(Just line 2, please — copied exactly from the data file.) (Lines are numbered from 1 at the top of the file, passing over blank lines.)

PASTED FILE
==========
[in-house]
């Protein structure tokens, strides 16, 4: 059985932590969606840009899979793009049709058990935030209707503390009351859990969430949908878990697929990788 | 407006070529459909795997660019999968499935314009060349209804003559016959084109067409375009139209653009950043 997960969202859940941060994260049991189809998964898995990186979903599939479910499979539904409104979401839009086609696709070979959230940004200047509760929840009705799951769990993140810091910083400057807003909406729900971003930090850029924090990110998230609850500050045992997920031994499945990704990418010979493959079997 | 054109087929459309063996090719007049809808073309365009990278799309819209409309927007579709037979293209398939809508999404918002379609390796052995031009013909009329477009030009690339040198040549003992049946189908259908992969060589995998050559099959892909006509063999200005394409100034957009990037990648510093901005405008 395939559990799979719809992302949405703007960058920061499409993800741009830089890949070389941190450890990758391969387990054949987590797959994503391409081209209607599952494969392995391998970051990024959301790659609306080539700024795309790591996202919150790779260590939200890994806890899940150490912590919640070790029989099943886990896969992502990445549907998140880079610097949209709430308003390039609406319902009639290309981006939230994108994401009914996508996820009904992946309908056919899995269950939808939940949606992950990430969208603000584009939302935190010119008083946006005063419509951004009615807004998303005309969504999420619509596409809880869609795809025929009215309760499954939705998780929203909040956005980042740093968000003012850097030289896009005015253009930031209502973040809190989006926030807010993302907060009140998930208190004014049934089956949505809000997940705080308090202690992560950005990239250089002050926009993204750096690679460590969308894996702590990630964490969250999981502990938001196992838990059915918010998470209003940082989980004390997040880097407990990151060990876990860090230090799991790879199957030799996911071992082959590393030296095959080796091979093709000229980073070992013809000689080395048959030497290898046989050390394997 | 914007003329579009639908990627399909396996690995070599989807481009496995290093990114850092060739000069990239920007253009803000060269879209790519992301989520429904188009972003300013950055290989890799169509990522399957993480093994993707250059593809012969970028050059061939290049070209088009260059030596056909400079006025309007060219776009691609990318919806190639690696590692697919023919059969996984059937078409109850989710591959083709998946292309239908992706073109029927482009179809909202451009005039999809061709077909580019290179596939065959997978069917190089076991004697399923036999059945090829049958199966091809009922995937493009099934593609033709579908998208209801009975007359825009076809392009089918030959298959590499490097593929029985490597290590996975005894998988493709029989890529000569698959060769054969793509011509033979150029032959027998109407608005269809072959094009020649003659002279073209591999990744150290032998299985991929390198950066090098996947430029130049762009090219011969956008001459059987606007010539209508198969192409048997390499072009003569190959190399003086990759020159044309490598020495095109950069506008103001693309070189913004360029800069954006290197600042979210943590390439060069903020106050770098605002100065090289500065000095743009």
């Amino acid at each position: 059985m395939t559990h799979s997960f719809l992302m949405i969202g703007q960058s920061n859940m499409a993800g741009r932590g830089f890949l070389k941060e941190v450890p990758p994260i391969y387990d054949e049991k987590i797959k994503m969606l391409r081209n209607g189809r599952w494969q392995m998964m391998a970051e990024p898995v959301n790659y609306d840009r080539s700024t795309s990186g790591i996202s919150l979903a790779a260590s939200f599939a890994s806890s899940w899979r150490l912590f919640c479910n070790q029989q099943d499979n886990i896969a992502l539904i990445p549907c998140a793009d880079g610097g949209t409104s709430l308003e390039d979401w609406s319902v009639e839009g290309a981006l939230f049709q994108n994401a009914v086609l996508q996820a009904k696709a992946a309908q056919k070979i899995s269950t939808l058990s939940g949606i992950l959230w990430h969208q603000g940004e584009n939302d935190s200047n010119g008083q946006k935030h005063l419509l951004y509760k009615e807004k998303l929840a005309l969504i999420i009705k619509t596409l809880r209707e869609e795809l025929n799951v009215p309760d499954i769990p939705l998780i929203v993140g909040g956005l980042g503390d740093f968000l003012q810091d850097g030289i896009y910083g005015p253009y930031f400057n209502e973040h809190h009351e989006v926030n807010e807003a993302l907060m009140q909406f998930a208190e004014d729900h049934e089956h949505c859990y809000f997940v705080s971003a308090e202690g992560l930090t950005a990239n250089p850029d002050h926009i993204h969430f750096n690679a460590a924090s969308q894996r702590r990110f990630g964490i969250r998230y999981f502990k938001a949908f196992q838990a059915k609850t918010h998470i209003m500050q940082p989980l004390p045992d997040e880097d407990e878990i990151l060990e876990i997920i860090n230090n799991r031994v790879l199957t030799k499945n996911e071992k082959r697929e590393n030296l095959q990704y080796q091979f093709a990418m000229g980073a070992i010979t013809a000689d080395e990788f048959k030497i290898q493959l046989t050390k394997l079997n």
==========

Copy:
């Protein structure tokens, strides 16, 4: 059985932590969606840009899979793009049709058990935030209707503390009351859990969430949908878990697929990788 | 407006070529459909795997660019999968499935314009060349209804003559016959084109067409375009139209653009950043 997960969202859940941060994260049991189809998964898995990186979903599939479910499979539904409104979401839009086609696709070979959230940004200047509760929840009705799951769990993140810091910083400057807003909406729900971003930090850029924090990110998230609850500050045992997920031994499945990704990418010979493959079997 | 054109087929459309063996090719007049809808073309365009990278799309819209409309927007579709037979293209398939809508999404918002379609390796052995031009013909009329477009030009690339040198040549003992049946189908259908992969060589995998050559099959892909006509063999200005394409100034957009990037990648510093901005405008 395939559990799979719809992302949405703007960058920061499409993800741009830089890949070389941190450890990758391969387990054949987590797959994503391409081209209607599952494969392995391998970051990024959301790659609306080539700024795309790591996202919150790779260590939200890994806890899940150490912590919640070790029989099943886990896969992502990445549907998140880079610097949209709430308003390039609406319902009639290309981006939230994108994401009914996508996820009904992946309908056919899995269950939808939940949606992950990430969208603000584009939302935190010119008083946006005063419509951004009615807004998303005309969504999420619509596409809880869609795809025929009215309760499954939705998780929203909040956005980042740093968000003012850097030289896009005015253009930031209502973040809190989006926030807010993302907060009140998930208190004014049934089956949505809000997940705080308090202690992560950005990239250089002050926009993204750096690679460590969308894996702590990630964490969250999981502990938001196992838990059915918010998470209003940082989980004390997040880097407990990151060990876990860090230090799991790879199957030799996911071992082959590393030296095959080796091979093709000229980073070992013809000689080395048959030497290898046989050390394997 | 914007003329579009639908990627399909396996690995070599989807481009496995290093990114850092060739000069990239920007253009803000060269879209790519992301989520429904188009972003300013950055290989890799169509990522399957993480093994993707250059593809012969970028050059061939290049070209088009260059030596056909400079006025309007060219776009691609990318919806190639690696590692697919023919059969996984059937078409109850989710591959083709998946292309239908992706073109029927482009179809909202451009005039999809061709077909580019290179596939065959997978069917190089076991004697399923036999059945090829049958199966091809009922995937493009099934593609033709579908998208209801009975007359825009076809392009089918030959298959590499490097593929029985490597290590996975005894998988493709029989890529000569698959060769054969793509011509033979150029032959027998109407608005269809072959094009020649003659002279073209591999990744150290032998299985991929390198950066090098996947430029130049762009090219011969956008001459059987606007010539209508198969192409048997390499072009003569190959190399003086990759020159044309490598020495095109950069506008103001693309070189913004360029800069954006290197600042979210943590390439060069903020106050770098605002100065090289500065000095743009």